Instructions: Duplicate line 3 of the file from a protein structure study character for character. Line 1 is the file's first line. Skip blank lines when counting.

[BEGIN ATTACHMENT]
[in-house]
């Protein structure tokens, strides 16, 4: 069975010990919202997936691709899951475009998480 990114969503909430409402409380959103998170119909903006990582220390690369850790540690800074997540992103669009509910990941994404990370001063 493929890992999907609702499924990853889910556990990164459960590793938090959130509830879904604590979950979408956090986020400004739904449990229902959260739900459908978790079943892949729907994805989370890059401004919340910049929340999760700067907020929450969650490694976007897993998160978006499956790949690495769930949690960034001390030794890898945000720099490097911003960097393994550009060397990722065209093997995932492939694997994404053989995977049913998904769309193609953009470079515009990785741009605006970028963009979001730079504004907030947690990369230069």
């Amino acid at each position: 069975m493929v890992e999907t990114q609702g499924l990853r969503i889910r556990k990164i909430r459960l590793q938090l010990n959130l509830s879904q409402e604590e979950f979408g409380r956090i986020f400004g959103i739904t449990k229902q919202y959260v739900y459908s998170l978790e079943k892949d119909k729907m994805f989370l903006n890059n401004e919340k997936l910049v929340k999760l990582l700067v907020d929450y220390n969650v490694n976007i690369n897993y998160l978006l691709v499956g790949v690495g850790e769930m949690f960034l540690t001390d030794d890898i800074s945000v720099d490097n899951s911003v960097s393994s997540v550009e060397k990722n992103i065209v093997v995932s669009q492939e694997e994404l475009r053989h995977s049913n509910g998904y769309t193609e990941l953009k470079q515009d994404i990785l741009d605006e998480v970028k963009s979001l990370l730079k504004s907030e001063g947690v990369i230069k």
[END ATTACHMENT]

């Amino acid at each position: 069975m493929v890992e999907t990114q609702g499924l990853r969503i889910r556990k990164i909430r459960l590793q938090l010990n959130l509830s879904q409402e604590e979950f979408g409380r956090i986020f400004g959103i739904t449990k229902q919202y959260v739900y459908s998170l978790e079943k892949d119909k729907m994805f989370l903006n890059n401004e919340k997936l910049v929340k999760l990582l700067v907020d929450y220390n969650v490694n976007i690369n897993y998160l978006l691709v499956g790949v690495g850790e769930m949690f960034l540690t001390d030794d890898i800074s945000v720099d490097n899951s911003v960097s393994s997540v550009e060397k990722n992103i065209v093997v995932s669009q492939e694997e994404l475009r053989h995977s049913n509910g998904y769309t193609e990941l953009k470079q515009d994404i990785l741009d605006e998480v970028k963009s979001l990370l730079k504004s907030e001063g947690v990369i230069k």